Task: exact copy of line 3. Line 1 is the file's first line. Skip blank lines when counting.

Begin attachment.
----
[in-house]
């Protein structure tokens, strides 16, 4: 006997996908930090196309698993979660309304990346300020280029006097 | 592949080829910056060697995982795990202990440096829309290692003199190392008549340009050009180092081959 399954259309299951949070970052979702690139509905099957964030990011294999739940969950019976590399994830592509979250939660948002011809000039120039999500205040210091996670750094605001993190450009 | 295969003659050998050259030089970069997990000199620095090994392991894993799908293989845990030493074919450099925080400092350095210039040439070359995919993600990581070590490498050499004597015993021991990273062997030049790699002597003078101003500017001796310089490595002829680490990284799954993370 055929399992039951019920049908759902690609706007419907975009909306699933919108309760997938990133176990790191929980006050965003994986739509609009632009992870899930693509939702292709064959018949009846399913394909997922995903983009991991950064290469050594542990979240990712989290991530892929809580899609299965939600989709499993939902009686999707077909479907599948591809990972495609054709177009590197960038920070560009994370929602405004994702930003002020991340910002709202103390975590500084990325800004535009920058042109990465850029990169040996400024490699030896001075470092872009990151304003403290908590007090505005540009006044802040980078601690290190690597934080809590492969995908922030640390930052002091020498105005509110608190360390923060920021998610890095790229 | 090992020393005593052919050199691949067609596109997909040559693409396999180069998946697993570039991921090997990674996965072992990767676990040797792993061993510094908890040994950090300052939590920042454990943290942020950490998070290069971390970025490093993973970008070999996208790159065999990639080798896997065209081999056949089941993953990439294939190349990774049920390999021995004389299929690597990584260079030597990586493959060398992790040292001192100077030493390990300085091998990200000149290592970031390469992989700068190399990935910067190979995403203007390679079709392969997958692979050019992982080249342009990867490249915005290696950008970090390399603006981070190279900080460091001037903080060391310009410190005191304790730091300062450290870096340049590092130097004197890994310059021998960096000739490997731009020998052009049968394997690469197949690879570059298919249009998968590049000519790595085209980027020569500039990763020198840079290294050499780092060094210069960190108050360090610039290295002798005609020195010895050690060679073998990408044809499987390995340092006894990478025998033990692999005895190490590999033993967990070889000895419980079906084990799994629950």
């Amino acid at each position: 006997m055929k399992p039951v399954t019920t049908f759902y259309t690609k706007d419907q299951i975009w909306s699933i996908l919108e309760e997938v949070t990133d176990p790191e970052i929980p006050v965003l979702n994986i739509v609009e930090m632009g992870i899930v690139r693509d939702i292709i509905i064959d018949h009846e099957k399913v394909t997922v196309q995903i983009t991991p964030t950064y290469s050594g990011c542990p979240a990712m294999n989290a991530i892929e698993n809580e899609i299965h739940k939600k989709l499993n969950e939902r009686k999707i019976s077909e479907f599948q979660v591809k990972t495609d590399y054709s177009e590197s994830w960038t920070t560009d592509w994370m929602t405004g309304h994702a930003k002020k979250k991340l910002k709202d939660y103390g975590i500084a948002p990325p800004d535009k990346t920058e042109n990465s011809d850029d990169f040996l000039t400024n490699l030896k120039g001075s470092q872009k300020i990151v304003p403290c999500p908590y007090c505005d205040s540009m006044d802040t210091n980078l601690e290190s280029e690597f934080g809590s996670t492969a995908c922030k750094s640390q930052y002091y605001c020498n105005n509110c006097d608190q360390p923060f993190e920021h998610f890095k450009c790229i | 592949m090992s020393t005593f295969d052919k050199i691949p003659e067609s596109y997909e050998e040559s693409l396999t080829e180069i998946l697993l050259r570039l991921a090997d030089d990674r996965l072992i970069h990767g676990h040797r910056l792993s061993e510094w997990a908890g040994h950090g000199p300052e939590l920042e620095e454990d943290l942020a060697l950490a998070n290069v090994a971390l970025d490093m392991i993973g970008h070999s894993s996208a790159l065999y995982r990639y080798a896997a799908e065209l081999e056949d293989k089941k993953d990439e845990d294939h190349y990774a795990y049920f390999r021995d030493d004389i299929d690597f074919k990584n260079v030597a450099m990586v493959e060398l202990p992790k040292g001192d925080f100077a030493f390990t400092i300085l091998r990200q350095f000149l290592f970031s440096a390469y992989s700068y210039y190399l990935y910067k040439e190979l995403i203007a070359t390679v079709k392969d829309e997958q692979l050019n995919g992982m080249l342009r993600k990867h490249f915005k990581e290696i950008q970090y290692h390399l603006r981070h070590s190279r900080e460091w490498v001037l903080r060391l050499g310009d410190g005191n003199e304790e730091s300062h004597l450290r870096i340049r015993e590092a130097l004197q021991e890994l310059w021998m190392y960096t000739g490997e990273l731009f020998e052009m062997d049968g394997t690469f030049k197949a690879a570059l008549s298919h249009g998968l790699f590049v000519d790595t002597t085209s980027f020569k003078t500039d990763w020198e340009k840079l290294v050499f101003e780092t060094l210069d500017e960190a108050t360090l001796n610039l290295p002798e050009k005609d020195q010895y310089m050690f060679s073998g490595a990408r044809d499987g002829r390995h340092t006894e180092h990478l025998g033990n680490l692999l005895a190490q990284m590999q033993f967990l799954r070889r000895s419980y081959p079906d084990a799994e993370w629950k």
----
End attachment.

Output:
């Amino acid at each position: 006997m055929k399992p039951v399954t019920t049908f759902y259309t690609k706007d419907q299951i975009w909306s699933i996908l919108e309760e997938v949070t990133d176990p790191e970052i929980p006050v965003l979702n994986i739509v609009e930090m632009g992870i899930v690139r693509d939702i292709i509905i064959d018949h009846e099957k399913v394909t997922v196309q995903i983009t991991p964030t950064y290469s050594g990011c542990p979240a990712m294999n989290a991530i892929e698993n809580e899609i299965h739940k939600k989709l499993n969950e939902r009686k999707i019976s077909e479907f599948q979660v591809k990972t495609d590399y054709s177009e590197s994830w960038t920070t560009d592509w994370m929602t405004g309304h994702a930003k002020k979250k991340l910002k709202d939660y103390g975590i500084a948002p990325p800004d535009k990346t920058e042109n990465s011809d850029d990169f040996l000039t400024n490699l030896k120039g001075s470092q872009k300020i990151v304003p403290c999500p908590y007090c505005d205040s540009m006044d802040t210091n980078l601690e290190s280029e690597f934080g809590s996670t492969a995908c922030k750094s640390q930052y002091y605001c020498n105005n509110c006097d608190q360390p923060f993190e920021h998610f890095k450009c790229i | 592949m090992s020393t005593f295969d052919k050199i691949p003659e067609s596109y997909e050998e040559s693409l396999t080829e180069i998946l697993l050259r570039l991921a090997d030089d990674r996965l072992i970069h990767g676990h040797r910056l792993s061993e510094w997990a908890g040994h950090g000199p300052e939590l920042e620095e454990d943290l942020a060697l950490a998070n290069v090994a971390l970025d490093m392991i993973g970008h070999s894993s996208a790159l065999y995982r990639y080798a896997a799908e065209l081999e056949d293989k089941k993953d990439e845990d294939h190349y990774a795990y049920f390999r021995d030493d004389i299929d690597f074919k990584n260079v030597a450099m990586v493959e060398l202990p992790k040292g001192d925080f100077a030493f390990t400092i300085l091998r990200q350095f000149l290592f970031s440096a390469y992989s700068y210039y190399l990935y910067k040439e190979l995403i203007a070359t390679v079709k392969d829309e997958q692979l050019n995919g992982m080249l342009r993600k990867h490249f915005k990581e290696i950008q970090y290692h390399l603006r981070h070590s190279r900080e460091w490498v001037l903080r060391l050499g310009d410190g005191n003199e304790e730091s300062h004597l450290r870096i340049r015993e590092a130097l004197q021991e890994l310059w021998m190392y960096t000739g490997e990273l731009f020998e052009m062997d049968g394997t690469f030049k197949a690879a570059l008549s298919h249009g998968l790699f590049v000519d790595t002597t085209s980027f020569k003078t500039d990763w020198e340009k840079l290294v050499f101003e780092t060094l210069d500017e960190a108050t360090l001796n610039l290295p002798e050009k005609d020195q010895y310089m050690f060679s073998g490595a990408r044809d499987g002829r390995h340092t006894e180092h990478l025998g033990n680490l692999l005895a190490q990284m590999q033993f967990l799954r070889r000895s419980y081959p079906d084990a799994e993370w629950k």